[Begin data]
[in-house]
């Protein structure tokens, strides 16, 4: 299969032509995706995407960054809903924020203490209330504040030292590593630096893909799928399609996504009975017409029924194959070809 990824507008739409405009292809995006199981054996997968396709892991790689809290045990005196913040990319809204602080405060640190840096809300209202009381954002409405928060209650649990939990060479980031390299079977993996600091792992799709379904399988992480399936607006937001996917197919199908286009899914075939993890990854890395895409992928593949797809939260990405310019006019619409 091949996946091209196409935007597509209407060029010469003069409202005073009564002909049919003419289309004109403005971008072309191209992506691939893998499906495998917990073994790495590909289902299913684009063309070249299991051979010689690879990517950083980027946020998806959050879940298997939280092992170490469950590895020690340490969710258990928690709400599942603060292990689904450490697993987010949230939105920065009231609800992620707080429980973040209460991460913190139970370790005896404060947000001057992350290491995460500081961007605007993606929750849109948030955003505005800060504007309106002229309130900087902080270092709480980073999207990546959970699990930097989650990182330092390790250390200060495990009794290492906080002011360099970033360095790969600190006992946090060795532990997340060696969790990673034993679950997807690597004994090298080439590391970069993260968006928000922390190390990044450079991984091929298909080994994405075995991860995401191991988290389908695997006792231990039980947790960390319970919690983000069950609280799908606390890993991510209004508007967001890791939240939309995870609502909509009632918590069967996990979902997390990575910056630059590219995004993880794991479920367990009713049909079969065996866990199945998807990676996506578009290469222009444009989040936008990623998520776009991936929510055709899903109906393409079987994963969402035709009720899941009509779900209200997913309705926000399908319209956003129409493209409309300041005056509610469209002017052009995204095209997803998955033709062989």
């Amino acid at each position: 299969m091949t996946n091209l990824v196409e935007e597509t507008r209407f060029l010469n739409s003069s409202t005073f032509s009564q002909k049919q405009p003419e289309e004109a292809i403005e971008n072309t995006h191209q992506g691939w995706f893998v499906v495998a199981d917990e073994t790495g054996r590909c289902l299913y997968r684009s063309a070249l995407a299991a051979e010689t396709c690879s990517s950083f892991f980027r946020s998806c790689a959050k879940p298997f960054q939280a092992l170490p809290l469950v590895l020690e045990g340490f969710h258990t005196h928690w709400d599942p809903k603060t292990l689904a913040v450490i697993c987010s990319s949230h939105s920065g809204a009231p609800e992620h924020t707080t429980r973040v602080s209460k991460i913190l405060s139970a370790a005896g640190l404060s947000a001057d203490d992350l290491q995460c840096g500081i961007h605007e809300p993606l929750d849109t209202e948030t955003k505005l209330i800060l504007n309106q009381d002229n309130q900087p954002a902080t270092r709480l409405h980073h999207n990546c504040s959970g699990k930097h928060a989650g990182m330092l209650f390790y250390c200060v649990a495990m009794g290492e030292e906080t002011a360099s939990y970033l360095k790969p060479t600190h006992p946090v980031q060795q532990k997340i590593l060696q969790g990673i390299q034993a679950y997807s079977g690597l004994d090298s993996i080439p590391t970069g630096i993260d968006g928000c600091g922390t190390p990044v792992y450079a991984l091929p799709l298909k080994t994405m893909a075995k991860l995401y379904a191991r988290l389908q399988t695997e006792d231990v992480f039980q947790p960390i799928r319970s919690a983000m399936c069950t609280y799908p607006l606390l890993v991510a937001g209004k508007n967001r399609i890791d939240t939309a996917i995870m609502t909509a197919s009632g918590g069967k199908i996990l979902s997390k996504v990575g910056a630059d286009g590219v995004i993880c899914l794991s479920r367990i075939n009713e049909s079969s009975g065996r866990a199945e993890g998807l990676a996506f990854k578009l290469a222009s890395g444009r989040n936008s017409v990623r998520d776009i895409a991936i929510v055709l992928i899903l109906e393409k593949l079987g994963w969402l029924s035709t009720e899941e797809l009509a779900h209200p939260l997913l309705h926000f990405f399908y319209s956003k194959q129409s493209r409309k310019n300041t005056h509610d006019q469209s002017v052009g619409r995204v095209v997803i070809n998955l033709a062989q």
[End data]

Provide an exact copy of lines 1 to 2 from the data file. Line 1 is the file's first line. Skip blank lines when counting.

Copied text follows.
[in-house]
């Protein structure tokens, strides 16, 4: 299969032509995706995407960054809903924020203490209330504040030292590593630096893909799928399609996504009975017409029924194959070809 990824507008739409405009292809995006199981054996997968396709892991790689809290045990005196913040990319809204602080405060640190840096809300209202009381954002409405928060209650649990939990060479980031390299079977993996600091792992799709379904399988992480399936607006937001996917197919199908286009899914075939993890990854890395895409992928593949797809939260990405310019006019619409 091949996946091209196409935007597509209407060029010469003069409202005073009564002909049919003419289309004109403005971008072309191209992506691939893998499906495998917990073994790495590909289902299913684009063309070249299991051979010689690879990517950083980027946020998806959050879940298997939280092992170490469950590895020690340490969710258990928690709400599942603060292990689904450490697993987010949230939105920065009231609800992620707080429980973040209460991460913190139970370790005896404060947000001057992350290491995460500081961007605007993606929750849109948030955003505005800060504007309106002229309130900087902080270092709480980073999207990546959970699990930097989650990182330092390790250390200060495990009794290492906080002011360099970033360095790969600190006992946090060795532990997340060696969790990673034993679950997807690597004994090298080439590391970069993260968006928000922390190390990044450079991984091929298909080994994405075995991860995401191991988290389908695997006792231990039980947790960390319970919690983000069950609280799908606390890993991510209004508007967001890791939240939309995870609502909509009632918590069967996990979902997390990575910056630059590219995004993880794991479920367990009713049909079969065996866990199945998807990676996506578009290469222009444009989040936008990623998520776009991936929510055709899903109906393409079987994963969402035709009720899941009509779900209200997913309705926000399908319209956003129409493209409309300041005056509610469209002017052009995204095209997803998955033709062989």